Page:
Four days later, Charlie raced upstairs first thing in the morning to be reunited with his darlings. Both hives were extremely active, meaning bees were racing around, working as if on a mission. The sun was out and, like everyone in San Francisco when the fog burns off, they were buzzing.

Dylan was right about the Giants' sugar water drinking habits: they were like Mormons in Las Vegas. The slackers, meanwhile, had already gulped down half of Dylan's replacement batch. What did this mean? Were the Giants dying or were they adapting?

Leaving sugar water out too long creates real alcohol. Charlie made up a fresh batch and brought it upstairs. It's the only thing he could do to help, if help was needed.

In nature, you can only guess: it's not foolproof. You learn by asking around and listen to everybody's different and sometimes opposite opinions. Then you observe; you do original research like any academic scientist. You figure out what's going on by putting the two together.

To prepare for the academic aspect, and on the pretense of calming the bees, Charlie brought up a chocolate cigar. We'd purchased these cigars for Evan, my oldest, in Hawaii on our last visit per his request. Since he hasn't visited us to claim them, Charlie's been pilfering the stash. Chocolate in our house quickly disappears, and cigars are no exception. This was the last of the chocolate ones. You'd better hurry up, Evan, or we'll have to go back to Hawaii and get you some more.

Oddly, bees really do calm down around smoke. Their natural reaction when they think there's a fire is to gorge themselves on honey, thinking they're going to have to move. Their focus is on eating rather than defending the hive. Just like anyone after a heavy meal, they get sluggish. They're like Grandma after Thanksgiving dinner. Murder is the last thing on her mind.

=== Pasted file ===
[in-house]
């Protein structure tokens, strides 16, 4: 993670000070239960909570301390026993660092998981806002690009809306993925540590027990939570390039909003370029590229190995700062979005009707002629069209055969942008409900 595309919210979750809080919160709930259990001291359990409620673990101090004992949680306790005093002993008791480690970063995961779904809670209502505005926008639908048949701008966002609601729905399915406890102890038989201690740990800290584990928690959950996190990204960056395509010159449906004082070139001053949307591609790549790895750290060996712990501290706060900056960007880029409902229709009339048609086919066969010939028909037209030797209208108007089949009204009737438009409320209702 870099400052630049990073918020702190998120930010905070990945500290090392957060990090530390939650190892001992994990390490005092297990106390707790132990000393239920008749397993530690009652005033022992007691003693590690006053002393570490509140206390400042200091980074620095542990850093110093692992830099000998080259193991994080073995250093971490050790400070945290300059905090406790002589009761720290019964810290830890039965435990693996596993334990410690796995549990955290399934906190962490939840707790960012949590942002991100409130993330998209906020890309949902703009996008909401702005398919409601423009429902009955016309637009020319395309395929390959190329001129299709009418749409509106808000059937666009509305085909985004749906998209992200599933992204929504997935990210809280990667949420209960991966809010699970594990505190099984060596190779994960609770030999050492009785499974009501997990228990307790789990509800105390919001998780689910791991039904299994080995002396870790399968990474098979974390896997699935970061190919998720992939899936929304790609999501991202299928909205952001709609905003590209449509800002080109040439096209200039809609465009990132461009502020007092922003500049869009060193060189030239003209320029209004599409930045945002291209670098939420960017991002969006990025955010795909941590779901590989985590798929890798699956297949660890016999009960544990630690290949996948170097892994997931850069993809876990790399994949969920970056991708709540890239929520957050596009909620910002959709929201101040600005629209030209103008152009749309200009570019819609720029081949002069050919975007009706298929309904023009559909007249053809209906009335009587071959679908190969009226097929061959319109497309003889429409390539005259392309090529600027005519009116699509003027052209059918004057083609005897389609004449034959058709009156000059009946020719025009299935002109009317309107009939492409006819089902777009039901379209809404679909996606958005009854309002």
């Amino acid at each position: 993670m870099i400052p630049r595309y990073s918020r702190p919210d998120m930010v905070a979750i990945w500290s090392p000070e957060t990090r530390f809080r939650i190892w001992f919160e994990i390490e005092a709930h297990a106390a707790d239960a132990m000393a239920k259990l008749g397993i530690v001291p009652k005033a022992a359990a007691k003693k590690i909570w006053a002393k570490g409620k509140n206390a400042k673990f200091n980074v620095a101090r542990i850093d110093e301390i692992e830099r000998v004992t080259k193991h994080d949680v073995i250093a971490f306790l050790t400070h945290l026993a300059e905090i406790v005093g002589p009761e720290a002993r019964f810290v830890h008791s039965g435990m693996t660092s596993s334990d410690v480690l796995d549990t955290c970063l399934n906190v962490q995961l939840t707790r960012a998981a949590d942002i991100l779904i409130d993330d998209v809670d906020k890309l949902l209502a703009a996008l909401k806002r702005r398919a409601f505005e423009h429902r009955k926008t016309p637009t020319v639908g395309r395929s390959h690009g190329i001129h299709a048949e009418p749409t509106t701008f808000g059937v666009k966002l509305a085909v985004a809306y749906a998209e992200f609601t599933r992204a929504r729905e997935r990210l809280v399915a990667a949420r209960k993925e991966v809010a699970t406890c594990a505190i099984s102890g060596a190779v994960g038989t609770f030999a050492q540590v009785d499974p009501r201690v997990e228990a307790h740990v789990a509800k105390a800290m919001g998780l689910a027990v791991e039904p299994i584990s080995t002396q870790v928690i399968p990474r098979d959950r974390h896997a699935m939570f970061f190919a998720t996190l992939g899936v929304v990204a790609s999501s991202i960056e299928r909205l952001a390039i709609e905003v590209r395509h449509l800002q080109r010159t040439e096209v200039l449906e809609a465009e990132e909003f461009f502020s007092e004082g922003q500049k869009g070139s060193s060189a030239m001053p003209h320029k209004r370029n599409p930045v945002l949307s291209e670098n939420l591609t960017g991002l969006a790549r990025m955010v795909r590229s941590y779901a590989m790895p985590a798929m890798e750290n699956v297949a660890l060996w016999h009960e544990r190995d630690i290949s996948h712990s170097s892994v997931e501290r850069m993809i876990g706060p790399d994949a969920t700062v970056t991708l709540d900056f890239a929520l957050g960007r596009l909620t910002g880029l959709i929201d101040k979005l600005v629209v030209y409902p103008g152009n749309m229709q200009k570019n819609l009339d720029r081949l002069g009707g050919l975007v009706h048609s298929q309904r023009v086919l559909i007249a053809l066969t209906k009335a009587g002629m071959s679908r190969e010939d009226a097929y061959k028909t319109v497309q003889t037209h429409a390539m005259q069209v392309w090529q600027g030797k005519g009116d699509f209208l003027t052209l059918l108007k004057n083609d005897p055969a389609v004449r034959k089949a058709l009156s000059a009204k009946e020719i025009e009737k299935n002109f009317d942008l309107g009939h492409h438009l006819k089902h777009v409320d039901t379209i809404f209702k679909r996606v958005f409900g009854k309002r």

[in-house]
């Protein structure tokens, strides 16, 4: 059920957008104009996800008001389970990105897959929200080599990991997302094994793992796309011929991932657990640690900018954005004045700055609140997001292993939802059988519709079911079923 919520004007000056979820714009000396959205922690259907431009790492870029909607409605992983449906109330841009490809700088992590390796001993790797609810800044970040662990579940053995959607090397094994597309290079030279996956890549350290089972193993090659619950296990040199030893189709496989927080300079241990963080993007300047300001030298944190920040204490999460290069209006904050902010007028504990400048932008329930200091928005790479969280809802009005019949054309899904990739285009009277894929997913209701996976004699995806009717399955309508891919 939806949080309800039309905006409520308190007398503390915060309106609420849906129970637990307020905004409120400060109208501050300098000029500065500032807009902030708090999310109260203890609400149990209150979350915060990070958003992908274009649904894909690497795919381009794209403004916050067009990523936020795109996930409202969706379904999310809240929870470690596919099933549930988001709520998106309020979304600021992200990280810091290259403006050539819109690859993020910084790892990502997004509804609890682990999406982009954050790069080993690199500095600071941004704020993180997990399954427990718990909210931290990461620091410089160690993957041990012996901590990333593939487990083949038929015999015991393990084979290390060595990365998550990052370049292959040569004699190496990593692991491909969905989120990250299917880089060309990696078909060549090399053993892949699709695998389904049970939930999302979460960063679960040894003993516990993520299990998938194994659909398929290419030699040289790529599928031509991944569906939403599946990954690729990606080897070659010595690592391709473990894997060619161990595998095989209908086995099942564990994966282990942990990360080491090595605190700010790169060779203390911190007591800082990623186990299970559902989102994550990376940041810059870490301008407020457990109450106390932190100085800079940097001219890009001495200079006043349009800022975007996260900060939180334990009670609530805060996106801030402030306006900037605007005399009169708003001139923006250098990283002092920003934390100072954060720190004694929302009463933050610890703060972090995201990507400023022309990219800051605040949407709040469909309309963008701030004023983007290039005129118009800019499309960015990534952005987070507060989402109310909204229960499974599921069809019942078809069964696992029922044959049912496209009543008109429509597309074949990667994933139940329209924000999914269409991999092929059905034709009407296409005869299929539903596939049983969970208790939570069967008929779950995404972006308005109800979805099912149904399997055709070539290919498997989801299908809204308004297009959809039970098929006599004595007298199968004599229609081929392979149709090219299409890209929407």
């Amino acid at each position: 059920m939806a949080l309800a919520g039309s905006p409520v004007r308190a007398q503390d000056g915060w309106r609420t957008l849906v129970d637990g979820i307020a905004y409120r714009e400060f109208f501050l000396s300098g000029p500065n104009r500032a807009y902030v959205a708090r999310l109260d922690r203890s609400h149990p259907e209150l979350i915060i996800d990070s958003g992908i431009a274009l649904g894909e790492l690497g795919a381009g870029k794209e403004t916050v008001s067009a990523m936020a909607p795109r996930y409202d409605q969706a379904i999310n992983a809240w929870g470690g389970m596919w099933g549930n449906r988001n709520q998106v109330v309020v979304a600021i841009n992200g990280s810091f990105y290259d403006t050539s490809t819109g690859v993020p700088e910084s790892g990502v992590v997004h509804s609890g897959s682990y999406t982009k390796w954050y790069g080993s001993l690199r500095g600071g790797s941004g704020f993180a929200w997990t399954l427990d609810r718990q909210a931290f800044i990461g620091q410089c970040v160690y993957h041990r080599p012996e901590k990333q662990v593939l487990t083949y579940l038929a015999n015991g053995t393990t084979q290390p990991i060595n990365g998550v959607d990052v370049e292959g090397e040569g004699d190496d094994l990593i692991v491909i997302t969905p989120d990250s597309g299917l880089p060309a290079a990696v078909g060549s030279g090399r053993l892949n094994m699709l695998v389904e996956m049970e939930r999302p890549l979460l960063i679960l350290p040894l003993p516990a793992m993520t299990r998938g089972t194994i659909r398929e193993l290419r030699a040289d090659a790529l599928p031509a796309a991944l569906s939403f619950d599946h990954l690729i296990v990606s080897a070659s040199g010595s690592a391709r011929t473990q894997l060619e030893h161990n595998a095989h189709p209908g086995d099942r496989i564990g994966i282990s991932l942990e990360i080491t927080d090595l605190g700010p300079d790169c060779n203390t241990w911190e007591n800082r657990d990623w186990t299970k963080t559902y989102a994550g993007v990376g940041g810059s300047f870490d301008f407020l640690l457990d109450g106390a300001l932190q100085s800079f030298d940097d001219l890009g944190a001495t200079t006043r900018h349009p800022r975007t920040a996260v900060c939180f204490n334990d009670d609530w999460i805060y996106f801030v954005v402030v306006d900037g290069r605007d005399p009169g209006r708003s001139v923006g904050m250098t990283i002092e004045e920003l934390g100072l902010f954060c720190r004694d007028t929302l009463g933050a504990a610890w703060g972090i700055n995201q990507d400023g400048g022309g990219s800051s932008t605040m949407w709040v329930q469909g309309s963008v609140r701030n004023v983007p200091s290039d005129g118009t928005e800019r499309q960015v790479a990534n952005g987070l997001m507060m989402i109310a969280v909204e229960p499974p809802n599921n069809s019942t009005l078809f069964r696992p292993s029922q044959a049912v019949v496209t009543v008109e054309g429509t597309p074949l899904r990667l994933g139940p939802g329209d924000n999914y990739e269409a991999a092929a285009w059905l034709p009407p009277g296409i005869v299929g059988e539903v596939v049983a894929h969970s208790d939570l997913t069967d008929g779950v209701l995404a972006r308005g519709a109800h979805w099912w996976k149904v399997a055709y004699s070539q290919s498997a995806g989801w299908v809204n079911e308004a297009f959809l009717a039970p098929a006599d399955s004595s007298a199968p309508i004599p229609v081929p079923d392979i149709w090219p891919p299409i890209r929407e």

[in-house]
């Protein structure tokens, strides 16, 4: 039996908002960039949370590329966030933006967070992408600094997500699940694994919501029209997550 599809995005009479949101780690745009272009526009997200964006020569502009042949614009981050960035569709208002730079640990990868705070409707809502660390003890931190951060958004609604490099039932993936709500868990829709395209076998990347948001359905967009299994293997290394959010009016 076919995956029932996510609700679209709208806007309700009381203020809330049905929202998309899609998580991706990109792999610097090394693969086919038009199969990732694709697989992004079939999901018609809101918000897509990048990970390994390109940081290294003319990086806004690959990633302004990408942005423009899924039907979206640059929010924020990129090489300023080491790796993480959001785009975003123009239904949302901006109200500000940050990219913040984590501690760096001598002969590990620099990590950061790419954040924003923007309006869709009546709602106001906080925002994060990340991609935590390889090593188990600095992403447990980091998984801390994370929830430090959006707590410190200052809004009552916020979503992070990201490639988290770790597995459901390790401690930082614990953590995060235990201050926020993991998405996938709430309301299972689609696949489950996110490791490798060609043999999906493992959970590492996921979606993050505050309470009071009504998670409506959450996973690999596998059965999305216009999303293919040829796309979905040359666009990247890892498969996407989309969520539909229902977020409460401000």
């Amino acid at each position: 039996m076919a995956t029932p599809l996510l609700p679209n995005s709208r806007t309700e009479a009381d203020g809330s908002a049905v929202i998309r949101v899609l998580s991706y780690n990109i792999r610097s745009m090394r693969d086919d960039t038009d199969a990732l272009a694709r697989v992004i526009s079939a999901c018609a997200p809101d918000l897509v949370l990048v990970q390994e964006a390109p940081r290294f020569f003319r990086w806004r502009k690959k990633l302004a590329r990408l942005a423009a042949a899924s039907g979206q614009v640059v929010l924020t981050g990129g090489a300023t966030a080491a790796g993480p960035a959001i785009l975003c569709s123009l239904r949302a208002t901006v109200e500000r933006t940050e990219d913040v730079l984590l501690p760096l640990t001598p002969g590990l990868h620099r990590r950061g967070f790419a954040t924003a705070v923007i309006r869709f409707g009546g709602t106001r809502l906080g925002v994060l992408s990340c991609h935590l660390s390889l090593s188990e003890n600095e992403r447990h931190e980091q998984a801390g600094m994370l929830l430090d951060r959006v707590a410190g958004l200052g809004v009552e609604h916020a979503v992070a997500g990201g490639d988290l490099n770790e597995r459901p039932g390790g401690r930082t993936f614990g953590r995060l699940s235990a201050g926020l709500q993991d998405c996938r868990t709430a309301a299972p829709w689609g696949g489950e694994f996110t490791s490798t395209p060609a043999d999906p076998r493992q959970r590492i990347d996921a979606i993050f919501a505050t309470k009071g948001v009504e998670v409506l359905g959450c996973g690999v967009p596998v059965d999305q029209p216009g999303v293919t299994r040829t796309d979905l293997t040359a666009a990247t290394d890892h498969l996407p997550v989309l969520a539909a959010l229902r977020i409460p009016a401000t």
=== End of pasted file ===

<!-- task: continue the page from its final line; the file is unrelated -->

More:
Before lighting up, Charlie poked around the gravel in front of the beehives, searching for a queen with a big white dot marked on her neck. Bees only live for six weeks. When they die in the hive, their sisters carry their bodies out and drop them out beyond their front porch. Charlie found a few big, fat drones, easily recognized by their big fly-like eyes, and some old, tired little grandmas. No big white dotted dead ladies, though. That's a big relief.

Reclined on a white plastic chair, three floors up, across from the park, under a clear blue warm sky, watching bees while smoking a chocolate cigar, Charlie tackled the important business of his personal academic bee research. Research involves counting, so Charlie counted how many bees flew into their hive with full pollen sacs. If you know what you're looking for, you can see pollen sacs. When they're full, it looks like the bees are carrying little bright yellow beach balls on the back of their legs.

Every fourth or fifth bee had full pollen sacs. Each hive was exactly the same. The Giants hive wasn't drinking their sugar water, just as Dylan suggested, due to adapting to their environment and relying on their pollen.  The laid back bees in the slacker hive must have been true to their moniker and, like all layabouts, simply gotten a good case of the munchies.